Christmas 2017 and 2018
The communities of Austria welcome the Christmas holidays every year with great enthusiasm represented by elaborate decorations and festive meals.
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The traditions practiced are a combination of Catholic and Protestant influences. Though celebrated throughout the month of December, festivities begin with the Feast of St. Nicholas. Friends and families gather together, narrate stories and attend midnight mass. Holiday dinners may consist of a baked goose or ham, mulled wine – Gluhwein – and a rich chocolate mousse for dessert. Though the celebrations enjoyed here closely resemble those experienced in typical German communities, Austrians do have their own collection of traditions.
The four Sundays before Christmas mark the Advent season. Families create garlands from intricately woven green twigs that surround four candles. Each Sunday, families light one candle. All join together in prayer, sing songs and tell Christmas stories. Evergreen trees are brought indoors and decorated with gold and silver ornaments, straw stars, nuts and sweets wrapped in brightly-colored foil. The trees also bear conventional lighting. However, the lights are not typically turned on until Christmas Eve.
During the holiday season, towns and cities large and small establish holiday markets in the town square. This tradition dates back to the 13th century. Here, shoppers find freshly roasted chestnuts, warm wine and an assortment of arts and crafts, decorations, food, gifts and wines. There are typically items that appeal to young and old alike. Though Santa does visit the country, Saint Nicholas, Krampus and Kristkindl are Austria’s main holiday figures and appear on individual days. Krampus being an evil character who arrives to frighten and warn children to behave.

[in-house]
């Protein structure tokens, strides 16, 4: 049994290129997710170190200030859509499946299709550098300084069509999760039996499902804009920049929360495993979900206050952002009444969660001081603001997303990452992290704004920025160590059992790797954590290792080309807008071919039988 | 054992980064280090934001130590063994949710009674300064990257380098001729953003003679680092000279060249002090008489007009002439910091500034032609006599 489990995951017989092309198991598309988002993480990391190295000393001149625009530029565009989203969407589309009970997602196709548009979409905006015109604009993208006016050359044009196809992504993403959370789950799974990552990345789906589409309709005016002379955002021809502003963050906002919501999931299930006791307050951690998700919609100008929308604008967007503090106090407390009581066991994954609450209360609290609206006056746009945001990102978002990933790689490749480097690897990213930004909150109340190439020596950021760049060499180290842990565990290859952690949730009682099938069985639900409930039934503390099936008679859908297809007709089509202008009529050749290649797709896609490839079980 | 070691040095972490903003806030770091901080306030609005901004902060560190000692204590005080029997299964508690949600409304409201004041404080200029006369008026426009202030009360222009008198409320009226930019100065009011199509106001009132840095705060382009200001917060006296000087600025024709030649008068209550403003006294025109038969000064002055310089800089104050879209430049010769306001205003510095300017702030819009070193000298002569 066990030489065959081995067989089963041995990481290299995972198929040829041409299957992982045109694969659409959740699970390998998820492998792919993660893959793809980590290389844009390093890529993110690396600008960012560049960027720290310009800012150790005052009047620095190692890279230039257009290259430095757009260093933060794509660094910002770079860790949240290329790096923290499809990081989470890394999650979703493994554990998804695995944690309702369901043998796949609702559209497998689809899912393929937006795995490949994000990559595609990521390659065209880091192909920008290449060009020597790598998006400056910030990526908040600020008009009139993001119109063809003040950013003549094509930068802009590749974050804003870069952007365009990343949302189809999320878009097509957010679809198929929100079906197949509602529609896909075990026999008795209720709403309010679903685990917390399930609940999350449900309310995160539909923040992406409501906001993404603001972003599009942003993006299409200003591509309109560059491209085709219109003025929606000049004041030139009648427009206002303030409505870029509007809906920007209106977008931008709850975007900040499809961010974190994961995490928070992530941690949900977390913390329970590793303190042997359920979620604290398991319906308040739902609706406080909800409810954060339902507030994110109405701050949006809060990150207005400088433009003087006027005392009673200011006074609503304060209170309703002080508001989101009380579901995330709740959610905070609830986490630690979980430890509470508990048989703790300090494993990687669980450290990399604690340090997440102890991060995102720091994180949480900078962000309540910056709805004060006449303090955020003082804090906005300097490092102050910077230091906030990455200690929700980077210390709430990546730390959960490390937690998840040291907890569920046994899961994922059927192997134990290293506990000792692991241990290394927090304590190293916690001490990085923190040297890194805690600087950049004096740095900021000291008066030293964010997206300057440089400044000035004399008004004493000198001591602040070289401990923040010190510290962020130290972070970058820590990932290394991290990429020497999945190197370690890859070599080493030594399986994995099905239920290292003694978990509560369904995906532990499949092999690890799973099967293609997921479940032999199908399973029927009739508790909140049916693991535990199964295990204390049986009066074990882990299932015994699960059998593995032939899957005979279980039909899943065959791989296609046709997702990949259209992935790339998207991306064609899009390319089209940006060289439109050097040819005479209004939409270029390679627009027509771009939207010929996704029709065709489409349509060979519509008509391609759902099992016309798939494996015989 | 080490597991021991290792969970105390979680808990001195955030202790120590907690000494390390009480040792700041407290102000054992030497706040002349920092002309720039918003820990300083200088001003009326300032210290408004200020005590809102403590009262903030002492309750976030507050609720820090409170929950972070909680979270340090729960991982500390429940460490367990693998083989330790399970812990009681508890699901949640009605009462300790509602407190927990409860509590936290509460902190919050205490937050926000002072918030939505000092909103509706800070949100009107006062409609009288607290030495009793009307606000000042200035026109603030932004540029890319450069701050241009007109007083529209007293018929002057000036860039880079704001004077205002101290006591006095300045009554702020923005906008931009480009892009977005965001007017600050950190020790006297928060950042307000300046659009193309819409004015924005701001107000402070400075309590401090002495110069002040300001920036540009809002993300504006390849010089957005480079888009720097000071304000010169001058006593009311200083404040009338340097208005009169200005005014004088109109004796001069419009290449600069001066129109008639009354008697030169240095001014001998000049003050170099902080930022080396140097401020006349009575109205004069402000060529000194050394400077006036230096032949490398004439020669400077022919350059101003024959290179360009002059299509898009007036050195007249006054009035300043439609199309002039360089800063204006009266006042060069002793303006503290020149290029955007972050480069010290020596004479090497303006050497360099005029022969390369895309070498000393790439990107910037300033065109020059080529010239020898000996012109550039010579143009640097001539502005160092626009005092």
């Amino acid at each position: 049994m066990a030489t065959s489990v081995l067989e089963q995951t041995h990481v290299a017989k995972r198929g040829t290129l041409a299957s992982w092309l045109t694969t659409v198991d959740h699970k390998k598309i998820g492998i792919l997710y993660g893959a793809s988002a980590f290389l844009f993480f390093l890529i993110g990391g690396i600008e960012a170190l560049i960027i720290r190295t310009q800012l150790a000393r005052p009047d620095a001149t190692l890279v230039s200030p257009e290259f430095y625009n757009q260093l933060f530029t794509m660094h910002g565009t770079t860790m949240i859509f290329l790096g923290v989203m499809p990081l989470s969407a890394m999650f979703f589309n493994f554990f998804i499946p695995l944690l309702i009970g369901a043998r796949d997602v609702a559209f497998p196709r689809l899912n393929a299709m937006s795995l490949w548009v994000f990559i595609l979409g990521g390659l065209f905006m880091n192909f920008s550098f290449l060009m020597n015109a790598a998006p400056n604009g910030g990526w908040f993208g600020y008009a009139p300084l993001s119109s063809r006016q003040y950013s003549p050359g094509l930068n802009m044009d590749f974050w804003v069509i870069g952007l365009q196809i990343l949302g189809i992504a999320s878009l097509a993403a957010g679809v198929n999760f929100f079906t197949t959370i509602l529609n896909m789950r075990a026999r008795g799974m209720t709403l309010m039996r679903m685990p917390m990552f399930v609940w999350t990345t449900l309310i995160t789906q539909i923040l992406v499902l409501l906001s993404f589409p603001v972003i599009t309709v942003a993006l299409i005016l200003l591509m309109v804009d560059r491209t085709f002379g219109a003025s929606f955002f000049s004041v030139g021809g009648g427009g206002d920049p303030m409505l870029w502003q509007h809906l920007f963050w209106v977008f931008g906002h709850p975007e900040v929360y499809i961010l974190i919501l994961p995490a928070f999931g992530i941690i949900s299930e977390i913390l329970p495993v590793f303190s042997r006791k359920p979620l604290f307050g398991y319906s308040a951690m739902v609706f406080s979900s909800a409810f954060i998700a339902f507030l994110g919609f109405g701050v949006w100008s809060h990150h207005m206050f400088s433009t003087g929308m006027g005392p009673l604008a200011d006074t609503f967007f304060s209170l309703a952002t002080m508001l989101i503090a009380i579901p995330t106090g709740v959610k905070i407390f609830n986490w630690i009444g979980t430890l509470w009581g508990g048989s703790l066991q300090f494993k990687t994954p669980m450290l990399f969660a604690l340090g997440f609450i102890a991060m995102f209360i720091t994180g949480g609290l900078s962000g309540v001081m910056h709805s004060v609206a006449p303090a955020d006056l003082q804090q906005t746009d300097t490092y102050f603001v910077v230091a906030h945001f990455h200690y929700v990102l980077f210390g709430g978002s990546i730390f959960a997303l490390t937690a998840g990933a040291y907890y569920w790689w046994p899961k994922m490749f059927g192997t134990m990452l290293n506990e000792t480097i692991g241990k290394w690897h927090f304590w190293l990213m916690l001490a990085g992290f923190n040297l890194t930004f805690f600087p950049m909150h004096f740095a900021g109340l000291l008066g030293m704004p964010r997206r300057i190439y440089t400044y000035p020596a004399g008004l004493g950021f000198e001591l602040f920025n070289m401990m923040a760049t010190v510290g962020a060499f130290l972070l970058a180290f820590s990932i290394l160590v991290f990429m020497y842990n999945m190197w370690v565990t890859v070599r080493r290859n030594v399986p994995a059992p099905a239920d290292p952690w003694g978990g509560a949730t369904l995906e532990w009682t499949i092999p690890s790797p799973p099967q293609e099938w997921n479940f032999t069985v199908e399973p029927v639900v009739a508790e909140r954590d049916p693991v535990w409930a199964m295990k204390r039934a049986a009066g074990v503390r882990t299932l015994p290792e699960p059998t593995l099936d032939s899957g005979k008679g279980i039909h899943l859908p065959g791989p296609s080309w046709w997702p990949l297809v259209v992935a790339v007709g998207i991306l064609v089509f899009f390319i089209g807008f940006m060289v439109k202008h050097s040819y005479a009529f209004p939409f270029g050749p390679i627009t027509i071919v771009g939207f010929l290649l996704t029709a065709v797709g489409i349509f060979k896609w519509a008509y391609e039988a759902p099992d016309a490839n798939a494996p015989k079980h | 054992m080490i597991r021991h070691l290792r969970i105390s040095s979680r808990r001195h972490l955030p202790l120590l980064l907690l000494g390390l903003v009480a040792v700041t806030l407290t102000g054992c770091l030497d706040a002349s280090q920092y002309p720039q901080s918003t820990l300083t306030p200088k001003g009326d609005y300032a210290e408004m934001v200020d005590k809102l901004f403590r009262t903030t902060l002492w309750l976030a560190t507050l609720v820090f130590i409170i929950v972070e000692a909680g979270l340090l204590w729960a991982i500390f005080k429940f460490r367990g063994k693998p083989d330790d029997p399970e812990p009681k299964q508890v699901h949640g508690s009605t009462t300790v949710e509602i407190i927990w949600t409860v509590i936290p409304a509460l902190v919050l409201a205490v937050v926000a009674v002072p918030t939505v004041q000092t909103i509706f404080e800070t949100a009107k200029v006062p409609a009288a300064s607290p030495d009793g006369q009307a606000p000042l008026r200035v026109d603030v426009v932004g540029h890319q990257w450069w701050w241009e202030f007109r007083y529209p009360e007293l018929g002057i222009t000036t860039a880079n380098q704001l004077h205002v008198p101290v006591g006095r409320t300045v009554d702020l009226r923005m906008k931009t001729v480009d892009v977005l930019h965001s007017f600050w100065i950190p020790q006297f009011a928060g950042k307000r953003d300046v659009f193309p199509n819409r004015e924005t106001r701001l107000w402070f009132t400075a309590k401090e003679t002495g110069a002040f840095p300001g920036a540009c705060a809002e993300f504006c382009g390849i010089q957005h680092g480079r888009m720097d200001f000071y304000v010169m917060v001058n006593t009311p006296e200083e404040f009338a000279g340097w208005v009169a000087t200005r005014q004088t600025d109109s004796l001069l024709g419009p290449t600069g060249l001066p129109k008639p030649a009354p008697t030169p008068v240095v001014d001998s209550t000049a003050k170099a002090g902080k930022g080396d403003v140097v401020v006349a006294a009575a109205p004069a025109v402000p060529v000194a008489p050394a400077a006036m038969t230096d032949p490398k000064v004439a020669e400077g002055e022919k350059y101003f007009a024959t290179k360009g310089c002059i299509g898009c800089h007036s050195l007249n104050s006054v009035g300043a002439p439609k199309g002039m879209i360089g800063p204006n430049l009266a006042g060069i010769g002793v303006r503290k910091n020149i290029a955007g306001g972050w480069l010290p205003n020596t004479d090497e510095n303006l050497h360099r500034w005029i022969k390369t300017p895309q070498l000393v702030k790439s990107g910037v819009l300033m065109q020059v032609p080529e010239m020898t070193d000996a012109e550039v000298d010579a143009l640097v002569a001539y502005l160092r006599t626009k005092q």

Gebackenerkarpfen or fried carp is the main dish served for many traditional Christmas meals. The fish is followed by apricot or chocolate cake and Christmas cookies. Similar to many households around the world, Austrians wrap gifts and place them beneath the Christmas tree. However, these are opened after dinner on Christmas Eve. Children are led to believe that “Kristkindl” stops by and leaves gifts for the youngsters as a means of rewarding good behavior. The arrival of the gifts is declared by the ringing of a bell, which also acts as a remembrance of the arrival of the Christ Child.
For centuries and to this day, families living in the mountains of Austria make their way down the slopes into the valley below on Christmas Eve while singing carols.
On Christmas Eve in Austria in 1818, a particular church’s organ was in a state of disrepair. Not to be dismayed, Father Joseph Mohr composed the now well-known carol “Silent Night.” While the pastor sang, he was accompanied on guitar by Franz Xaver Gruber. The popular song has since been translated into 44 different languages.